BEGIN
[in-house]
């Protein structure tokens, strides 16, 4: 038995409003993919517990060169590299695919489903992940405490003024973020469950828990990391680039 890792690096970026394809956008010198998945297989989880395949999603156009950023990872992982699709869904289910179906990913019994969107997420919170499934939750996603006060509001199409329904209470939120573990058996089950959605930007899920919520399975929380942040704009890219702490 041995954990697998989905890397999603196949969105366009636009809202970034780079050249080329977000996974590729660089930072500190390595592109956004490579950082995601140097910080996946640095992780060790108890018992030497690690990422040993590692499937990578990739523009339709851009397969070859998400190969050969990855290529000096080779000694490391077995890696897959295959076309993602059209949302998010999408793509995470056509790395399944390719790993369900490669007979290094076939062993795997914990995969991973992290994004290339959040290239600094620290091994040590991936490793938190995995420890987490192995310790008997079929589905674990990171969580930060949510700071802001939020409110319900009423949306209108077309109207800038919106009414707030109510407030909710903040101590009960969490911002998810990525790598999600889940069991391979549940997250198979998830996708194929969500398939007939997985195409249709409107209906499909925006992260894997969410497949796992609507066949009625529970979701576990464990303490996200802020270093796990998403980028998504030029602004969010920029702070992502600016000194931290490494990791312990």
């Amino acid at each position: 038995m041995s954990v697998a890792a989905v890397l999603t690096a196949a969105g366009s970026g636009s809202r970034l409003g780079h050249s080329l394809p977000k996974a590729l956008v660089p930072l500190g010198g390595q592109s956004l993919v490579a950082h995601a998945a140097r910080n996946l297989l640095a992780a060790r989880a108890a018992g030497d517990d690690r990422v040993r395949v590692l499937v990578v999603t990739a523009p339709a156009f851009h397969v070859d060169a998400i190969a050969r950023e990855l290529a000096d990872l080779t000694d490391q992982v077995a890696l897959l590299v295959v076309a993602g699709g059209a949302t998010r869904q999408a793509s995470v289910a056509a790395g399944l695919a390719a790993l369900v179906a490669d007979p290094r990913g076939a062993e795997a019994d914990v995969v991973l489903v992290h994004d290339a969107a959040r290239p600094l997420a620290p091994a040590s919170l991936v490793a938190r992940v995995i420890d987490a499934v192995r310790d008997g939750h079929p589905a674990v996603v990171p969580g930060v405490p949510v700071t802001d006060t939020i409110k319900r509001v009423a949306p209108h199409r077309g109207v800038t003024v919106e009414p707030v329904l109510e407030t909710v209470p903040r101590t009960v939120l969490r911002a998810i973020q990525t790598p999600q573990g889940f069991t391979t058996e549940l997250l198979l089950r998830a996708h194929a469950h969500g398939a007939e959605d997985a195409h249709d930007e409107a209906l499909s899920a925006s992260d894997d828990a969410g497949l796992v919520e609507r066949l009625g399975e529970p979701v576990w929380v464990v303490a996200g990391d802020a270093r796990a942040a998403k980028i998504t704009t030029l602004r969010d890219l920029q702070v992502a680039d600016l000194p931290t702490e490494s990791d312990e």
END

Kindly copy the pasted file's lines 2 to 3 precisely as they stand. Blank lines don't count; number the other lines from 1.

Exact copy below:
């Protein structure tokens, strides 16, 4: 038995409003993919517990060169590299695919489903992940405490003024973020469950828990990391680039 890792690096970026394809956008010198998945297989989880395949999603156009950023990872992982699709869904289910179906990913019994969107997420919170499934939750996603006060509001199409329904209470939120573990058996089950959605930007899920919520399975929380942040704009890219702490 041995954990697998989905890397999603196949969105366009636009809202970034780079050249080329977000996974590729660089930072500190390595592109956004490579950082995601140097910080996946640095992780060790108890018992030497690690990422040993590692499937990578990739523009339709851009397969070859998400190969050969990855290529000096080779000694490391077995890696897959295959076309993602059209949302998010999408793509995470056509790395399944390719790993369900490669007979290094076939062993795997914990995969991973992290994004290339959040290239600094620290091994040590991936490793938190995995420890987490192995310790008997079929589905674990990171969580930060949510700071802001939020409110319900009423949306209108077309109207800038919106009414707030109510407030909710903040101590009960969490911002998810990525790598999600889940069991391979549940997250198979998830996708194929969500398939007939997985195409249709409107209906499909925006992260894997969410497949796992609507066949009625529970979701576990464990303490996200802020270093796990998403980028998504030029602004969010920029702070992502600016000194931290490494990791312990």
């Amino acid at each position: 038995m041995s954990v697998a890792a989905v890397l999603t690096a196949a969105g366009s970026g636009s809202r970034l409003g780079h050249s080329l394809p977000k996974a590729l956008v660089p930072l500190g010198g390595q592109s956004l993919v490579a950082h995601a998945a140097r910080n996946l297989l640095a992780a060790r989880a108890a018992g030497d517990d690690r990422v040993r395949v590692l499937v990578v999603t990739a523009p339709a156009f851009h397969v070859d060169a998400i190969a050969r950023e990855l290529a000096d990872l080779t000694d490391q992982v077995a890696l897959l590299v295959v076309a993602g699709g059209a949302t998010r869904q999408a793509s995470v289910a056509a790395g399944l695919a390719a790993l369900v179906a490669d007979p290094r990913g076939a062993e795997a019994d914990v995969v991973l489903v992290h994004d290339a969107a959040r290239p600094l997420a620290p091994a040590s919170l991936v490793a938190r992940v995995i420890d987490a499934v192995r310790d008997g939750h079929p589905a674990v996603v990171p969580g930060v405490p949510v700071t802001d006060t939020i409110k319900r509001v009423a949306p209108h199409r077309g109207v800038t003024v919106e009414p707030v329904l109510e407030t909710v209470p903040r101590t009960v939120l969490r911002a998810i973020q990525t790598p999600q573990g889940f069991t391979t058996e549940l997250l198979l089950r998830a996708h194929a469950h969500g398939a007939e959605d997985a195409h249709d930007e409107a209906l499909s899920a925006s992260d894997d828990a969410g497949l796992v919520e609507r066949l009625g399975e529970p979701v576990w929380v464990v303490a996200g990391d802020a270093r796990a942040a998403k980028i998504t704009t030029l602004r969010d890219l920029q702070v992502a680039d600016l000194p931290t702490e490494s990791d312990e």